What I Liked

VideoProc is not a massive download filled with features most semi professional or hobbyist video editors will never use. It has a good range of built in transitions, titles, effects and filters, many that you would only expect on high end editing applications.

VideoProc's Voice Changer interface.
Being able to experiment with voice changing
right within the video editor with simple
presets is very useful for animators who
voice their own characters.

It also has some more quirky effects, like preset voice changer filters that attempt to turn your voice into either a man, woman, child, robot, or minion sounding voice (I wouldn't say these filters are the best but the minion filter definitely delivers on sounding very minion like).

There's an audio to text tool that is a little misleading. On the one hand it will save out all your selected audio to an MP3 file with just a single click, however it's then up to you to find your own audio to text conversion application.

I really liked the huge range of preset color filters. I used Cinematic7 on my final animation to give my animation a more unified look overall. It's also possible to upload your own 3D-LUTS if that's your thing.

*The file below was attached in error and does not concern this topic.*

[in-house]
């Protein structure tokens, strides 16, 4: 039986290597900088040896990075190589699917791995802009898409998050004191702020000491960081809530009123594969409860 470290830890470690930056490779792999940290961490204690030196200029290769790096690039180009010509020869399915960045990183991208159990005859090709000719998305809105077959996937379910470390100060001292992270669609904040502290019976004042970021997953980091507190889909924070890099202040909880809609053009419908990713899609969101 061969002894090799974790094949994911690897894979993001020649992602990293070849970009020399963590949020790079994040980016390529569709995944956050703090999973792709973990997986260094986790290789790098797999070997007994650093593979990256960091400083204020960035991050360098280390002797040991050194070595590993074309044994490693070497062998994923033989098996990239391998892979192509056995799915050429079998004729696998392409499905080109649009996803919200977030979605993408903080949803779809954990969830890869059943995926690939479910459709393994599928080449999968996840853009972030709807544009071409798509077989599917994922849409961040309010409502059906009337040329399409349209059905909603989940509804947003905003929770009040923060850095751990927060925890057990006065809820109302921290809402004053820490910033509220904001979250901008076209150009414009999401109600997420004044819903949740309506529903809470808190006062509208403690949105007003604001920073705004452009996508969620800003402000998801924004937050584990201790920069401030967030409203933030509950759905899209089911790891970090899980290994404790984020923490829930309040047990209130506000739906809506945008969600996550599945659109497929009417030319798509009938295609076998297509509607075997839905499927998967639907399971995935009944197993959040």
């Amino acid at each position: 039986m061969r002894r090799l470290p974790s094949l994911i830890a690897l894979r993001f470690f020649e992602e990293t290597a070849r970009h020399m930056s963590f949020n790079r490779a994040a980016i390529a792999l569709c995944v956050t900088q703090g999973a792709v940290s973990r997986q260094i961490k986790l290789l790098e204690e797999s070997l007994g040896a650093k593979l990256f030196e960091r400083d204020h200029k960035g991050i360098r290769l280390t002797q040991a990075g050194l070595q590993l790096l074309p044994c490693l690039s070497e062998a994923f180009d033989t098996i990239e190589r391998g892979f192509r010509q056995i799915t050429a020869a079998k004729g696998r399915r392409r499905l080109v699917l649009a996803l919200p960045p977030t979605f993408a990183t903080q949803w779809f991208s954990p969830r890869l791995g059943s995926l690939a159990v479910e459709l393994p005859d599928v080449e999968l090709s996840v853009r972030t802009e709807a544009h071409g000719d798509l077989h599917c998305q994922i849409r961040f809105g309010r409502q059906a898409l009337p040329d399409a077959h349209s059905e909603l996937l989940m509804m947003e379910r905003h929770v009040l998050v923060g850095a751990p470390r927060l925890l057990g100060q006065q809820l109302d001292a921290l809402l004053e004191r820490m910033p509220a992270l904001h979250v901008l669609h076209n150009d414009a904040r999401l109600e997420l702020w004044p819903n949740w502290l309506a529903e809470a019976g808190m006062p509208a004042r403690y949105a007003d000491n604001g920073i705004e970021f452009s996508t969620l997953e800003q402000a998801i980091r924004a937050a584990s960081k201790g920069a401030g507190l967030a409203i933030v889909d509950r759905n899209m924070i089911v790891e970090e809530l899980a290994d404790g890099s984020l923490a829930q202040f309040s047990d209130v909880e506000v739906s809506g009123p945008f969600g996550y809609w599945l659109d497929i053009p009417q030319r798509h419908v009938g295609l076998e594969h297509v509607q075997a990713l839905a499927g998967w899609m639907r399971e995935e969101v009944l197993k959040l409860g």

VideoProc's huge range of preset color filters.
VideoProc's huge range of preset color filters.

Other things I liked but didn't really explore too much are the inbuilt titles templates and text editor, the ease at which you can add animation to text and overlaid elements, and the advanced audio editor.

Exporting and the Completed Mia and the Tourist - Droid Seat

VideoProc doesn't have a wide range of export options. Basically just a handful of the most common formats for video and audio only. Not an issue for me since I mostly export as MP4 but if you need something that can export transparent video, or you need a specific format, VideoProc isn't going to be for you. VideoProc is really designed as the final edit tool in your production workflow.

Below you can watch the final animation of Mia and the Tourist - Droid Seat. It's been quite a journey getting to this point. Some things to notice as you watch: